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CRISPR-Cas9 used to prevent Fuchs’ corneal dystrophy in mice

Scientists have shown that start codon disruption with CRISPR-Cas9 gene editing can prevent Fuchs’ corneal dystrophy in mouse models.

Eye

Researchers at the University of Oregon, US, have used start codon disruption with CRISPR-Cas9 gene editing to prevent Fuchs’ corneal dystrophy in mouse models. It is the first demonstrated use of the start codon disruption technique to treat a genetic disorder in post-mitotic tissue. Moreover, the team say that their study could revolutionise treatment of Fuch’s corneal dystrophy by replacing the need for corneal transplant.

Currently, the only treatment for Fuchs’ dystrophy is corneal transplant which has many major risks and numerous potential complications, such as infection, rejection and glaucoma. Furthermore, although corneal tissue is readily available in the US, it is in short supply globally.

The team focused on a single-point mutation in a collagen protein known as collagen type VIII alpha 2 chain (COL8A2). “What was previously demonstrated was that if you knock out this gene, the corneas are fine,” explained Balamurali Ambati who led the study. “It is specifically this mutant form of this protein that is causing the problem.”

The researchers investigated whether knockdown of the protein could offer a new therapeutic strategy of the disease. They used CRISPR-Cas9 gene editing to target the pathogenic protein in adult mutant mice. However, they faced the challenge of using the technology of post-mitotic cells.

“With a post-mitotic cell, it is very difficult or impossible to induce homologous recombination. Therefore, we had to think of other ways to accomplish our goal,” said lead author Hironori Uehara, who developed a means of blocking the expressions of the COL8A2 gene by targeting its start codon. “We determined that we could start the start codon and thereby knock down that protein expression selectively by delivering that gene therapy just to the cornea,” Ambati added.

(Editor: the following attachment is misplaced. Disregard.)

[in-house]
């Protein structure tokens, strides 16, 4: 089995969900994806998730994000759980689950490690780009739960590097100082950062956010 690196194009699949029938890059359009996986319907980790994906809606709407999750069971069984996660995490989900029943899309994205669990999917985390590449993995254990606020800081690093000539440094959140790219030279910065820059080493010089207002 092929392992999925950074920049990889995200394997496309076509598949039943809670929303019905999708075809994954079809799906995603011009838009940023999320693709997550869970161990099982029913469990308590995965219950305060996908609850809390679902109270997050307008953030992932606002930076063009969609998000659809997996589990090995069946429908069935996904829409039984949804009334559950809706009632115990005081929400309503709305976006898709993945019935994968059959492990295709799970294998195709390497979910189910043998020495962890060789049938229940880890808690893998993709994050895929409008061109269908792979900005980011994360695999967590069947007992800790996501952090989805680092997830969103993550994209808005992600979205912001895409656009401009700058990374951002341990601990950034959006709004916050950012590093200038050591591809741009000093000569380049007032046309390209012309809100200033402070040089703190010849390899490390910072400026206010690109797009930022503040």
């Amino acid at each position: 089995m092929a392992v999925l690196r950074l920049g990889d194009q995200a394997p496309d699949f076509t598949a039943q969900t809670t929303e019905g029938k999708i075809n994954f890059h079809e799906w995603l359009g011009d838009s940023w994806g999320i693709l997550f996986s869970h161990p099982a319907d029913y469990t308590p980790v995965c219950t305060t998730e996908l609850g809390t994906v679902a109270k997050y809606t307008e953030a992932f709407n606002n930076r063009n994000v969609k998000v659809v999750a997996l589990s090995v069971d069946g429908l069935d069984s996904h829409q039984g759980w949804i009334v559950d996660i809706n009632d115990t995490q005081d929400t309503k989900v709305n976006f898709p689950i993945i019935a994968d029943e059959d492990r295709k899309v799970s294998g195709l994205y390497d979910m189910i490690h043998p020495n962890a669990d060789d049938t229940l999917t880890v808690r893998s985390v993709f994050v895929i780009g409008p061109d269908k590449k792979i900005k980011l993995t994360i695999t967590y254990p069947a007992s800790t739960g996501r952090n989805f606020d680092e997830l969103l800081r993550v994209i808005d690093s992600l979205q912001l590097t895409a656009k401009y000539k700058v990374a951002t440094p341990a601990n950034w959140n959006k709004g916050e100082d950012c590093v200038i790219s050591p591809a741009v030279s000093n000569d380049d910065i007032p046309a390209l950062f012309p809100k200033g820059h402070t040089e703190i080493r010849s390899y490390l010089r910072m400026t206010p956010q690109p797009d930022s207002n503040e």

The team delivered the treatment via adenovirus encoding SpCas9 and guide RNA by injection into the anterior chamber of the mouse eye which directly faces the corneal endothelial cells. In studies examining the safety of the treatment, they determined that the surrounding tissues were not affected by the gene therapy. They studied other off-target genes to make sure they had not been affected and determined the maximum tolerated dose was safe for the retina, iris and other parts of the eye.

The research team demonstrated that they could not only preserve the density and structure of the endothelial cells in the cornea, but that they could also rescue their function. Surprising secondary discoveries were also uncovered, for example, applying water to the cornea did not induce swelling as researchers expected. Rather, the swelling was induced by ingress of aqueous humour into the cornea through the corneal endothelium and hyperosmolar solution challenge on the surface of the cornea after epithelial removal resulted in the most corneal swelling.

According to the researchers, the study could lead to future research examining the viability of using COL8A2 gene knockdown as a therapeutic for Fuchs’ dystrophy in clinical testing involving humans. Future studies could also explore the impact of Cas9-mediated gene knockdown to target other genetic disorders in post-mitotic cells with a single-point mutation, including neurologic diseases, immune diseases and certain disorders affecting the joints.

The study was published in eLife.

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